Otters, the helpful receptionist with a wide smile informed us, are usually spotted on incoming tides.Rushing to a nearby vantage point, we hunkered down in anticipation.The western coastline here is graced with glittering white-shell-sand beaches, fringed by oversized dunes and machair, a thick carpet of colourful flowers found on the northwestern coasts of Ireland and Scotland.
In contrast to the lunar-style landscape of its barren eastern coastline, Harris's west coast has more white sandy beaches.
We spent a few hours cooking lunch and relaxing on Huisinis beach – reached along a winding 15-mile narrow road – watching its soft sand being washed by encroaching waves.
The gentle breeze began to cool as the sun dipped towards the horizon.
The soporific sound of rollers breaking across the powder-white sand heightened the sense of tranquillity; even distant murmurs as my bucket-wielding children paddled and combed the beach for shells failed to disturb the peace.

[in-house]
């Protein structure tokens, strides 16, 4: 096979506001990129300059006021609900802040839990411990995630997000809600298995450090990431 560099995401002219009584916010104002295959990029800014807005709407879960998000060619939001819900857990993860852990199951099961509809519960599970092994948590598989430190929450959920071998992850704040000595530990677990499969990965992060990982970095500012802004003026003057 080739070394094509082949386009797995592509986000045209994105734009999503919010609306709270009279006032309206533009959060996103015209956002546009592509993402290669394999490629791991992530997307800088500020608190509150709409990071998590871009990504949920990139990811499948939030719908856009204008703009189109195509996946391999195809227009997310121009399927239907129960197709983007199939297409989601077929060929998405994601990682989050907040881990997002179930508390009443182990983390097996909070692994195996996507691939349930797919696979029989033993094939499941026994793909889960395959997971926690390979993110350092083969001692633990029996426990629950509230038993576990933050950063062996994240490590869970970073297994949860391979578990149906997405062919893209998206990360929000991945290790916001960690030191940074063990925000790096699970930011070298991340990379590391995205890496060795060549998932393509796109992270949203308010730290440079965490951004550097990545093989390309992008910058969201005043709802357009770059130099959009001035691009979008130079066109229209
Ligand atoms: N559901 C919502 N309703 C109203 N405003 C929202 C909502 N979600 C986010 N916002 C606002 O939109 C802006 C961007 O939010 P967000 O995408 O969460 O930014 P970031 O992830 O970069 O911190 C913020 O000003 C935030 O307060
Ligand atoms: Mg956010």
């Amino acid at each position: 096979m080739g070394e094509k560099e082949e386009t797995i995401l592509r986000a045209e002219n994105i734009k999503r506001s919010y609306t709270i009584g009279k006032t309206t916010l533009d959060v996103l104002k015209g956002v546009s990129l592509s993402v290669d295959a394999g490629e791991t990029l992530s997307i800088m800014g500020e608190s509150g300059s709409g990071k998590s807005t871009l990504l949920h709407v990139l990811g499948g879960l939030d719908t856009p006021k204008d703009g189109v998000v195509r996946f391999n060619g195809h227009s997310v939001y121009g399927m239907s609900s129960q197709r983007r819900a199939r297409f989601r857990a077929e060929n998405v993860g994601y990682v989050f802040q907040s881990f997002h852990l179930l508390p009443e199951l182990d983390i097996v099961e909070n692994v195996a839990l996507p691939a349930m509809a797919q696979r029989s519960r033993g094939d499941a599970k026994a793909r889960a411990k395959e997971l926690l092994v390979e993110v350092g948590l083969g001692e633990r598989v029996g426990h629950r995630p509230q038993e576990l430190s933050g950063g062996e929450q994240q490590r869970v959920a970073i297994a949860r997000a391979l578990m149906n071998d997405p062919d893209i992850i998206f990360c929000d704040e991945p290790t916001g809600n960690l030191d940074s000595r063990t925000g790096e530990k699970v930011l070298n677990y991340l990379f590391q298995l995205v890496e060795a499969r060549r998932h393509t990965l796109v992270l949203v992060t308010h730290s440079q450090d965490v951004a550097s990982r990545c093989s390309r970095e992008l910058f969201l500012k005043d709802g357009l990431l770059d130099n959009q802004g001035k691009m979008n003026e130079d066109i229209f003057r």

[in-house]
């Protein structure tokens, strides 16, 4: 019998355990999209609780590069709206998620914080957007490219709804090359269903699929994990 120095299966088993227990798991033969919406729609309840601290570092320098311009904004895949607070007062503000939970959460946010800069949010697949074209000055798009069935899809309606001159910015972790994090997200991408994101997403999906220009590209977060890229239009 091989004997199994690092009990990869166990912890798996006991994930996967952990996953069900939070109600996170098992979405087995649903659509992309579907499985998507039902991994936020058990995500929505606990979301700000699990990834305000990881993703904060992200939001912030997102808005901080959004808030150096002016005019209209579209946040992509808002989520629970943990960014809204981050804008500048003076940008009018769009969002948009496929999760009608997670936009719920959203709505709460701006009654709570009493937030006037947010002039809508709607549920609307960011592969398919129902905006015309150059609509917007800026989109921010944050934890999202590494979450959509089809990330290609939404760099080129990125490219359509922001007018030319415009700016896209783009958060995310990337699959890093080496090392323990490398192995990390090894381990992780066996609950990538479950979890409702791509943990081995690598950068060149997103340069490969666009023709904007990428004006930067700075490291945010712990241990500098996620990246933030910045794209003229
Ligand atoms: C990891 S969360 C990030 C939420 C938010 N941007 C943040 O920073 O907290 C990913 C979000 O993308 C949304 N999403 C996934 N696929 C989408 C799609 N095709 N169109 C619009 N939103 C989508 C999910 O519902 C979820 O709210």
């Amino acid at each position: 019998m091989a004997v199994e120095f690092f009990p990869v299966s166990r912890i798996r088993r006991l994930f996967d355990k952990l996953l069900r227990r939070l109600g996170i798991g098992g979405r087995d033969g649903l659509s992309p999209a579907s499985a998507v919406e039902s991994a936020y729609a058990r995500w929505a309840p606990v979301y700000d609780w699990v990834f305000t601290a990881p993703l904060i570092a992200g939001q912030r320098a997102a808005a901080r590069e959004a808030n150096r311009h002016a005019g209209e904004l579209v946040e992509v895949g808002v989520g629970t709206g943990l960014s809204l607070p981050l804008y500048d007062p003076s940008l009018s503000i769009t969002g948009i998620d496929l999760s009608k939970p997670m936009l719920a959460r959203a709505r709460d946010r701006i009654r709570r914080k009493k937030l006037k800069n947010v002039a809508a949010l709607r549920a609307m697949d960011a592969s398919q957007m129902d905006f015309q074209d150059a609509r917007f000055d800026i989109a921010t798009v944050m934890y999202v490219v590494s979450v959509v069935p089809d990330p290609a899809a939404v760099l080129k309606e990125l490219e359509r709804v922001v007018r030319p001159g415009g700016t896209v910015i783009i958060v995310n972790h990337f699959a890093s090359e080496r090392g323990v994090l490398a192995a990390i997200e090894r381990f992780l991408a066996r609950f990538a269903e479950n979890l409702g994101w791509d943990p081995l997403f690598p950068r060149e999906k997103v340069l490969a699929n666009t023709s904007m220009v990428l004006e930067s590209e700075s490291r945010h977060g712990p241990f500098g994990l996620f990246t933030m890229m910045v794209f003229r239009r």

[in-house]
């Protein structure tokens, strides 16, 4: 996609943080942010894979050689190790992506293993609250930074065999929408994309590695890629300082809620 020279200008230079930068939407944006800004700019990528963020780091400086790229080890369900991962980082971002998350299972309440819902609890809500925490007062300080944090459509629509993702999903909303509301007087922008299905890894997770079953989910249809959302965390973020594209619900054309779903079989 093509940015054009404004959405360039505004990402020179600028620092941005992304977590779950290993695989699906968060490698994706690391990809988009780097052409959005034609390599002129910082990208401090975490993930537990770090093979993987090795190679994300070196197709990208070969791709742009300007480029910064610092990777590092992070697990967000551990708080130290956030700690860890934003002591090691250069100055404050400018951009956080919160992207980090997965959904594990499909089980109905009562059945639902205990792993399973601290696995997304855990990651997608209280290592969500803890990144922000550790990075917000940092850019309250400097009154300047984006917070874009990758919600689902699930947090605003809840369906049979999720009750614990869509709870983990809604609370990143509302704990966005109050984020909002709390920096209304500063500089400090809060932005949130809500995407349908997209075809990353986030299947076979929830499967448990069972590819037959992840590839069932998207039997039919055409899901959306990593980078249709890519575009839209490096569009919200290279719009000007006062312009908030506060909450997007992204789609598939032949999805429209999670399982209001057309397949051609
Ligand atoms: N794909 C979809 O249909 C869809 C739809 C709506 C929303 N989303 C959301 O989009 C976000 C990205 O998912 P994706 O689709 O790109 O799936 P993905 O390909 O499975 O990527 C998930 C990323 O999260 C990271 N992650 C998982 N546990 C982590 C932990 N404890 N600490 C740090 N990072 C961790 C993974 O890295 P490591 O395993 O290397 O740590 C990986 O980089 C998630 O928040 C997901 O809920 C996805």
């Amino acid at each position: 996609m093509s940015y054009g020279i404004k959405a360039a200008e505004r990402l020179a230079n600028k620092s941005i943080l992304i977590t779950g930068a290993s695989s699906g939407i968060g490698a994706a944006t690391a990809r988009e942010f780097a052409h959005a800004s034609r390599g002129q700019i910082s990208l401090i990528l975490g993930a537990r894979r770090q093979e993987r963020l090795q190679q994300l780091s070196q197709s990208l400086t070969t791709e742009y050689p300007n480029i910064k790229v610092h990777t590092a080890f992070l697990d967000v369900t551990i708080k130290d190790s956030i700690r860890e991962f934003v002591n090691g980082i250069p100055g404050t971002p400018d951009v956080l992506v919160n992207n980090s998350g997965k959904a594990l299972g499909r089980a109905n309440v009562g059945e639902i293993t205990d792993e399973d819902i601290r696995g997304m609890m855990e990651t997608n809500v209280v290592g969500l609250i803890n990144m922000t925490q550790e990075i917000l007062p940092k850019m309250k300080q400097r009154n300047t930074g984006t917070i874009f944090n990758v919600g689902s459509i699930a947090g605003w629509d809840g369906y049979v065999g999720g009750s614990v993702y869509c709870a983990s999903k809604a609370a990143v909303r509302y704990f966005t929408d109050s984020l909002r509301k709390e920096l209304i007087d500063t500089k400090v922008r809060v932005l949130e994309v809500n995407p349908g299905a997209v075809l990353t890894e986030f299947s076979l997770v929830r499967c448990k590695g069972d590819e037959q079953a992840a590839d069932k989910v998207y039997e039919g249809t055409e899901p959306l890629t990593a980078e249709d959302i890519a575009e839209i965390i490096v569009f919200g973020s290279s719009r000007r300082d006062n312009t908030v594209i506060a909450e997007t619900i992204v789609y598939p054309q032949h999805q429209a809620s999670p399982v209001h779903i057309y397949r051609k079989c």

The Outer Hebrides are an ornithologist's utopia, as we discovered on meeting Jamie, an RSPB warden at the Balranald Nature Reserve, just off North Uist's main road.
More than 20 pairs of golden eagles and around five pairs of sea eagles nest on North and South Uist, while regular visitors include corncrakes.Scarp-bound and packed with letters, it exploded on take-off, scattering its contents.Although the scientist's second attempt was more successful, the project was swiftly abandoned.While the children jumped between rock pools, I spent a moment studying a seemingly inconsequential little isle which nearly played its part in revolutionising the postal service.In 1934, Gerhard Zucker, later prominent in Germany's V2 missile programme, tested a novel way of sending mail to remote locations – via rocket.I could easily have been on an exotic Caribbean beach, but this was much closer to home: Clachan Sands on North Uist, one of 200 islands forming the Outer Hebrides.